Many things are classified as debt servicing obligations, for example:
- rent for where you live, or
- education for your future workforce plans, or
- someone giving you spread of payment terms so you can enjoy a new phone, or
- paying off a car to get around.
These financial commitments are put into calculations that are used to determine your capacity to make repayments on a debt. But a great debt ratio is only one part of the decision to loan money. Your abilities and stability are character drivers that we review as part of what we term “the willingness to repay” a loan.
Responsible lending is all about helping you to
- understand your current debt obligations, and
- prove your creditworthiness.
First part – How you can do your own debt to income ratio calculation
The debt to income ratio shows how much of your monthly income goes towards debt payments.
To get this ratio:
Firstly add together all your monthly debt (who you have borrowed off already and need to repay) payments and total them. Then divide that total by your income.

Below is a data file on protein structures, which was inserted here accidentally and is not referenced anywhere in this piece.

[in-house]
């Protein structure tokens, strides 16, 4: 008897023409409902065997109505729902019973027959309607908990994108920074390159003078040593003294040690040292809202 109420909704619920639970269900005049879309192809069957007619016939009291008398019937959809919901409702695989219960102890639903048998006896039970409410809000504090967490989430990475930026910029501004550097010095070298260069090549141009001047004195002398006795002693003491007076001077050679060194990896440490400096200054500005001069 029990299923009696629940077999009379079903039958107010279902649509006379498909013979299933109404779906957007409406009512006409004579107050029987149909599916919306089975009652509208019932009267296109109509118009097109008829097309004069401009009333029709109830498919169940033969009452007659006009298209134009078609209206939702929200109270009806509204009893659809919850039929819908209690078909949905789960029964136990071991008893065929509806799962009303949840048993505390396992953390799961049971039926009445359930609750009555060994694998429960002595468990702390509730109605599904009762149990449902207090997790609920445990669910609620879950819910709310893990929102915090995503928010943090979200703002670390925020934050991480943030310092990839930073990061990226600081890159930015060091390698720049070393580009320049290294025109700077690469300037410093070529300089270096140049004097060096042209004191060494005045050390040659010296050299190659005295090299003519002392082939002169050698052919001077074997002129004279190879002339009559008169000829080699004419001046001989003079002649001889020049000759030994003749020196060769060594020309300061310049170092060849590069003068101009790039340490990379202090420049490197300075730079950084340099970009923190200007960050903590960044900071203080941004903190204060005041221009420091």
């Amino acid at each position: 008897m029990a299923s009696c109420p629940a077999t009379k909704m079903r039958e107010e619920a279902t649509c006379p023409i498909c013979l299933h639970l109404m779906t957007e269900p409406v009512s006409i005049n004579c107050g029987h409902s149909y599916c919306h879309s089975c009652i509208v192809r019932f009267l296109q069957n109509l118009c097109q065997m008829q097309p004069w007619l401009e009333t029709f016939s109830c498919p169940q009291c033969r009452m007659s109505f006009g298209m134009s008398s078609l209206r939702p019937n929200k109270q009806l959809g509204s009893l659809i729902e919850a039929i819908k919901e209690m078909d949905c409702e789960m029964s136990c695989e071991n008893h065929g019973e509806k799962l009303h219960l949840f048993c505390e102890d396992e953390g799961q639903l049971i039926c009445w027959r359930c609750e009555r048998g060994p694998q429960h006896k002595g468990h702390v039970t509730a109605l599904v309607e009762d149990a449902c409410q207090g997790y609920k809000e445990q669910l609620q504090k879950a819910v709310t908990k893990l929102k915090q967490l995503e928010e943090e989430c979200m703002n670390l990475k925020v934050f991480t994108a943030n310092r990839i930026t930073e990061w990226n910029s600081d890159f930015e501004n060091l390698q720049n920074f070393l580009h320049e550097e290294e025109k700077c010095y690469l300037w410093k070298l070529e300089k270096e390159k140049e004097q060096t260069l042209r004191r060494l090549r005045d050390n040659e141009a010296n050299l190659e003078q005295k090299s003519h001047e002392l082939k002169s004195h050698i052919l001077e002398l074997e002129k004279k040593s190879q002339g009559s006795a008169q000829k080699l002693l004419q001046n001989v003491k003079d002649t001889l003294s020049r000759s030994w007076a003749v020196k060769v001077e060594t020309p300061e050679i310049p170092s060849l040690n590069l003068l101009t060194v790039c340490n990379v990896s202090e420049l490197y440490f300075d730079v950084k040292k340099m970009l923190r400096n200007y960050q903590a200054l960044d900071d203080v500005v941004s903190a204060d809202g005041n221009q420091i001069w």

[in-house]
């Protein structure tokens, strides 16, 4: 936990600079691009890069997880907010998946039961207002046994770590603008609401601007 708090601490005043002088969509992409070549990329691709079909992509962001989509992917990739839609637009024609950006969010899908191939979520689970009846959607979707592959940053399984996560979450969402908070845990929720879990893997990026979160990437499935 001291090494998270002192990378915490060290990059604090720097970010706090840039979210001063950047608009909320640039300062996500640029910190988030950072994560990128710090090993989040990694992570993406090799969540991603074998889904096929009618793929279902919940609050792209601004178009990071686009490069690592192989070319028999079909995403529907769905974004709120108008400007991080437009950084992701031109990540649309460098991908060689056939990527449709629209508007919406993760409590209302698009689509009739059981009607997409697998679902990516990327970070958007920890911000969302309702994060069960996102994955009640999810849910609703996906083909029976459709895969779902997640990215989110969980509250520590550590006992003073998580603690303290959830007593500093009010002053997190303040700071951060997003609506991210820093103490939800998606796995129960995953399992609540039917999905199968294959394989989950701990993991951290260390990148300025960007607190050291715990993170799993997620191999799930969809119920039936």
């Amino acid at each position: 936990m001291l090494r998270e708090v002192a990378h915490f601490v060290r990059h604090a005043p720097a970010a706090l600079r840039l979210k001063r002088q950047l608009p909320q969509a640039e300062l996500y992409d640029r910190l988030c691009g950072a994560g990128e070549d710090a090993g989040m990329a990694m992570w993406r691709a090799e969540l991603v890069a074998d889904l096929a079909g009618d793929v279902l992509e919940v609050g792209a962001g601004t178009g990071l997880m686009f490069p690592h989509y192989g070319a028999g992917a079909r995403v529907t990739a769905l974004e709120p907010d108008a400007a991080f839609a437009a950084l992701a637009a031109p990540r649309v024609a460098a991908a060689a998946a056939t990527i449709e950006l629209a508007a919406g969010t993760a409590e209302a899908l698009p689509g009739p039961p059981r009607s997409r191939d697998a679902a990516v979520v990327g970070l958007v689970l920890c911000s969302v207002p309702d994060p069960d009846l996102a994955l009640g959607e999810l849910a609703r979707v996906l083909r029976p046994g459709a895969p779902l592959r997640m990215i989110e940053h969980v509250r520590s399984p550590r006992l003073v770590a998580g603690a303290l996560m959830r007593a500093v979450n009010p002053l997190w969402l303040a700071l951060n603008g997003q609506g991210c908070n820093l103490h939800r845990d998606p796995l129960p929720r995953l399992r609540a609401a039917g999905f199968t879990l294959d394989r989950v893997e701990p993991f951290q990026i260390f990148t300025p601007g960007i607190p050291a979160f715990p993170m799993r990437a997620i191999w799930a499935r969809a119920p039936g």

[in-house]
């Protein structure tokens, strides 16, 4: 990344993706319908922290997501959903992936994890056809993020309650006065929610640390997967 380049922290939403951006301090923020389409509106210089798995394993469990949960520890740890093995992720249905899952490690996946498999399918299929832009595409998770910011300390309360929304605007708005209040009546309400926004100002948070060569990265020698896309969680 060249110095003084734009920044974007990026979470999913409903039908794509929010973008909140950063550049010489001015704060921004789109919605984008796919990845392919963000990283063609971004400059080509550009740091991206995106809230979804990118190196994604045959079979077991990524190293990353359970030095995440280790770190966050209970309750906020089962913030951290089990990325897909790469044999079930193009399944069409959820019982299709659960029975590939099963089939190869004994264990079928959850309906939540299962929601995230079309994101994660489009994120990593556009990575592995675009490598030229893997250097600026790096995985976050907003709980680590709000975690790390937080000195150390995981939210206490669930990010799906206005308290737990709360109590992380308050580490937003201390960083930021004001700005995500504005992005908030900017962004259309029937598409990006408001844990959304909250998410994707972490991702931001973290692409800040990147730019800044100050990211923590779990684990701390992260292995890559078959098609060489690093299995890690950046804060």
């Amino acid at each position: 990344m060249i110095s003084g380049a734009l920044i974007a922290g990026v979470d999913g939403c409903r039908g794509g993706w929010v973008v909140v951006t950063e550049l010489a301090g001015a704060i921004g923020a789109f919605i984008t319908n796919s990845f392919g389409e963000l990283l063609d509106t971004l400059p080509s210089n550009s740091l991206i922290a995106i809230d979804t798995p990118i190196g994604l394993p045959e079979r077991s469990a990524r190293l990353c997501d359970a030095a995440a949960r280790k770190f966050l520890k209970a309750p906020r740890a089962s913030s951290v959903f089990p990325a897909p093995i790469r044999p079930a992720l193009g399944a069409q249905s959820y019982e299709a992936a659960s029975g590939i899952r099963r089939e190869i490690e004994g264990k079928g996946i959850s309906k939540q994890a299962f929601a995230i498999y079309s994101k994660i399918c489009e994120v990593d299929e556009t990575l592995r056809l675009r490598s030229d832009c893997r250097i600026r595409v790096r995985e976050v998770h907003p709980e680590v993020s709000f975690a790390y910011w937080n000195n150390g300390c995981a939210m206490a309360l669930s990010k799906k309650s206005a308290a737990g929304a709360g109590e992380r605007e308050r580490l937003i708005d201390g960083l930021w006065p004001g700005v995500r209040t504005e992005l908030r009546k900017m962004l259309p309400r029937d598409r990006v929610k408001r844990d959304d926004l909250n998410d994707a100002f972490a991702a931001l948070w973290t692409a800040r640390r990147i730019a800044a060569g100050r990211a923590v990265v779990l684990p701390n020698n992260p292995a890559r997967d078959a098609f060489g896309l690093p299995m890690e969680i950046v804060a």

assume you earn $2,500 per month and all your debts add to $450. $450 is divided by $2,500 which is a ratio of 0.18. Converting that to a percentage is 18% of debt to income.
This calculation is your ready reckoning. It is important to remember that this is only a rule of thumb.
Second part – Combine your ability, stability and willingness to repay.
As you repay, your successful repayment history, shows a lender that you can cope, if something happens to your income or in an emergency.
So even when everything else seems right, a loan maybe declined because a repayment doubt exists. Sources of doubt are many. But typical reasons why a borrower can repay, but chooses not to are:
- Prioritising debt accounts. The borrower has limited funds, and pays some debtors first, before the others. Some lenders will lose out if this decision is made.
- Unwilling to continue to pay joint/partner/support accounts. Over time due to deterioration in the relationship, enthusiasm wanes about continuing to repay a joint debt.
- Lack of ongoing perceived value. A good example is a car which is no longer working. The debt is still obliged to be repaid.
Your responsible attitude toward paying bills and meeting obligations on time, along with a good debt to income ratio helps prove your creditworthiness.
Foresters Community Finance provides Community Loans, for any worthwhile purpose.